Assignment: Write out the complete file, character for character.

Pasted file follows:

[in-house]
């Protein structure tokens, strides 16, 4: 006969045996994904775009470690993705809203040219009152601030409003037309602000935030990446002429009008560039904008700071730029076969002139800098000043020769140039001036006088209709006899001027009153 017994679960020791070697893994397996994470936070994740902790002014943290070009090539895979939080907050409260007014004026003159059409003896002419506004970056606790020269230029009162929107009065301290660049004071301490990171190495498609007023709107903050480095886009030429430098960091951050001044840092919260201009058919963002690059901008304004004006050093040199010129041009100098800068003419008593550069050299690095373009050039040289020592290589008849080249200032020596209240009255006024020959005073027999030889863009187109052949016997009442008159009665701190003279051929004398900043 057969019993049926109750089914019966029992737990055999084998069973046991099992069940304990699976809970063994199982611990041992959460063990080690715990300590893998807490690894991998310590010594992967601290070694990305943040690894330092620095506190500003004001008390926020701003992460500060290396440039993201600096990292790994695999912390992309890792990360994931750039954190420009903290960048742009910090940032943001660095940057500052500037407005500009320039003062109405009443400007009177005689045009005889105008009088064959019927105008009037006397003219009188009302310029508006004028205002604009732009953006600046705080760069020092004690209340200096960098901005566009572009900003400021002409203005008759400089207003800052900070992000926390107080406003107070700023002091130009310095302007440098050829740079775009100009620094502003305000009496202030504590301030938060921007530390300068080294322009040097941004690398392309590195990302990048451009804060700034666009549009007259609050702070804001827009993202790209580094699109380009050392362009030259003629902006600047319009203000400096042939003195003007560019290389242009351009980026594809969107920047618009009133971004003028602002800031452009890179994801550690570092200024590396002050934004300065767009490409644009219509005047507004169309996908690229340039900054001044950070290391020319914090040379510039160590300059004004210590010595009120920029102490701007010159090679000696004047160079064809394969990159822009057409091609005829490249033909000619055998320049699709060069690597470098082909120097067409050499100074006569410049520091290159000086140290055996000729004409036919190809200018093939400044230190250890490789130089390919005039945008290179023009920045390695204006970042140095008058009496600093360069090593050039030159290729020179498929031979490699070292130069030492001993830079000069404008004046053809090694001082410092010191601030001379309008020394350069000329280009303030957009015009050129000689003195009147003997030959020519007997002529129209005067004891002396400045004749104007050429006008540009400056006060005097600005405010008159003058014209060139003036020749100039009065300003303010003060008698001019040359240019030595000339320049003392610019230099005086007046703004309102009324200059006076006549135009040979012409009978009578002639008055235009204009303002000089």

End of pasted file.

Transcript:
[in-house]
């Protein structure tokens, strides 16, 4: 006969045996994904775009470690993705809203040219009152601030409003037309602000935030990446002429009008560039904008700071730029076969002139800098000043020769140039001036006088209709006899001027009153 017994679960020791070697893994397996994470936070994740902790002014943290070009090539895979939080907050409260007014004026003159059409003896002419506004970056606790020269230029009162929107009065301290660049004071301490990171190495498609007023709107903050480095886009030429430098960091951050001044840092919260201009058919963002690059901008304004004006050093040199010129041009100098800068003419008593550069050299690095373009050039040289020592290589008849080249200032020596209240009255006024020959005073027999030889863009187109052949016997009442008159009665701190003279051929004398900043 057969019993049926109750089914019966029992737990055999084998069973046991099992069940304990699976809970063994199982611990041992959460063990080690715990300590893998807490690894991998310590010594992967601290070694990305943040690894330092620095506190500003004001008390926020701003992460500060290396440039993201600096990292790994695999912390992309890792990360994931750039954190420009903290960048742009910090940032943001660095940057500052500037407005500009320039003062109405009443400007009177005689045009005889105008009088064959019927105008009037006397003219009188009302310029508006004028205002604009732009953006600046705080760069020092004690209340200096960098901005566009572009900003400021002409203005008759400089207003800052900070992000926390107080406003107070700023002091130009310095302007440098050829740079775009100009620094502003305000009496202030504590301030938060921007530390300068080294322009040097941004690398392309590195990302990048451009804060700034666009549009007259609050702070804001827009993202790209580094699109380009050392362009030259003629902006600047319009203000400096042939003195003007560019290389242009351009980026594809969107920047618009009133971004003028602002800031452009890179994801550690570092200024590396002050934004300065767009490409644009219509005047507004169309996908690229340039900054001044950070290391020319914090040379510039160590300059004004210590010595009120920029102490701007010159090679000696004047160079064809394969990159822009057409091609005829490249033909000619055998320049699709060069690597470098082909120097067409050499100074006569410049520091290159000086140290055996000729004409036919190809200018093939400044230190250890490789130089390919005039945008290179023009920045390695204006970042140095008058009496600093360069090593050039030159290729020179498929031979490699070292130069030492001993830079000069404008004046053809090694001082410092010191601030001379309008020394350069000329280009303030957009015009050129000689003195009147003997030959020519007997002529129209005067004891002396400045004749104007050429006008540009400056006060005097600005405010008159003058014209060139003036020749100039009065300003303010003060008698001019040359240019030595000339320049003392610019230099005086007046703004309102009324200059006076006549135009040979012409009978009578002639008055235009204009303002000089």